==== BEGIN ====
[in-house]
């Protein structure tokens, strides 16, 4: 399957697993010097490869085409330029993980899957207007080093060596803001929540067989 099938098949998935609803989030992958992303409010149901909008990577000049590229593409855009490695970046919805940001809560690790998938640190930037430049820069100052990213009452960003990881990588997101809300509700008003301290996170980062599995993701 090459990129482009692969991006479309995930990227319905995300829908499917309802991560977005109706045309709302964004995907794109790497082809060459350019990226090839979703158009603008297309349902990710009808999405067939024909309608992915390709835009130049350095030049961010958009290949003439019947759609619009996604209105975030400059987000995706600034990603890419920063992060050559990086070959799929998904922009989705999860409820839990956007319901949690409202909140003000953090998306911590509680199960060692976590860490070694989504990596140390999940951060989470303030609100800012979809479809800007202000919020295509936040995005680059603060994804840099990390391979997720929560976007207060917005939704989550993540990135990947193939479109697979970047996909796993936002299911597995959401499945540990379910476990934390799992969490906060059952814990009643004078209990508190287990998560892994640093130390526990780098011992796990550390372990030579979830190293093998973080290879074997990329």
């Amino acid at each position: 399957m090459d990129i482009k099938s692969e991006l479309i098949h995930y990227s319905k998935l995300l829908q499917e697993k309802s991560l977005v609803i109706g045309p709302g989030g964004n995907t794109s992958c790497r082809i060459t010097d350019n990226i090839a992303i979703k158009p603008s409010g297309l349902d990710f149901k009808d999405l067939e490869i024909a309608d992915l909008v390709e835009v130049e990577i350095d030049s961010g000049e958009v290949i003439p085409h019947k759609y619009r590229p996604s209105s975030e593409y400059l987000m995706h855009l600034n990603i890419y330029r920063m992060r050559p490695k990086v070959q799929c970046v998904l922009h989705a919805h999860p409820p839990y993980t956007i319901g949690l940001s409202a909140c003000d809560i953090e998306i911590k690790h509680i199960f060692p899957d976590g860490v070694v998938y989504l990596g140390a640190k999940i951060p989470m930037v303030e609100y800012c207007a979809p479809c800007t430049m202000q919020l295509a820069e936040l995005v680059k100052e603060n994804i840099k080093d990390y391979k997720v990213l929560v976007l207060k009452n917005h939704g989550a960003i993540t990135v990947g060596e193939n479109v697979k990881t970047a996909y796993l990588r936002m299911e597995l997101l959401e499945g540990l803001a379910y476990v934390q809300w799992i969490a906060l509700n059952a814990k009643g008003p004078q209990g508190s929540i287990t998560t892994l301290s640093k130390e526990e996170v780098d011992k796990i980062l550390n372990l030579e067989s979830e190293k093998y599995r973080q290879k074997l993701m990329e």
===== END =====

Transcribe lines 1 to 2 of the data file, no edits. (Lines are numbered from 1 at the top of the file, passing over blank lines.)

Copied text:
[in-house]
């Protein structure tokens, strides 16, 4: 399957697993010097490869085409330029993980899957207007080093060596803001929540067989 099938098949998935609803989030992958992303409010149901909008990577000049590229593409855009490695970046919805940001809560690790998938640190930037430049820069100052990213009452960003990881990588997101809300509700008003301290996170980062599995993701 090459990129482009692969991006479309995930990227319905995300829908499917309802991560977005109706045309709302964004995907794109790497082809060459350019990226090839979703158009603008297309349902990710009808999405067939024909309608992915390709835009130049350095030049961010958009290949003439019947759609619009996604209105975030400059987000995706600034990603890419920063992060050559990086070959799929998904922009989705999860409820839990956007319901949690409202909140003000953090998306911590509680199960060692976590860490070694989504990596140390999940951060989470303030609100800012979809479809800007202000919020295509936040995005680059603060994804840099990390391979997720929560976007207060917005939704989550993540990135990947193939479109697979970047996909796993936002299911597995959401499945540990379910476990934390799992969490906060059952814990009643004078209990508190287990998560892994640093130390526990780098011992796990550390372990030579979830190293093998973080290879074997990329």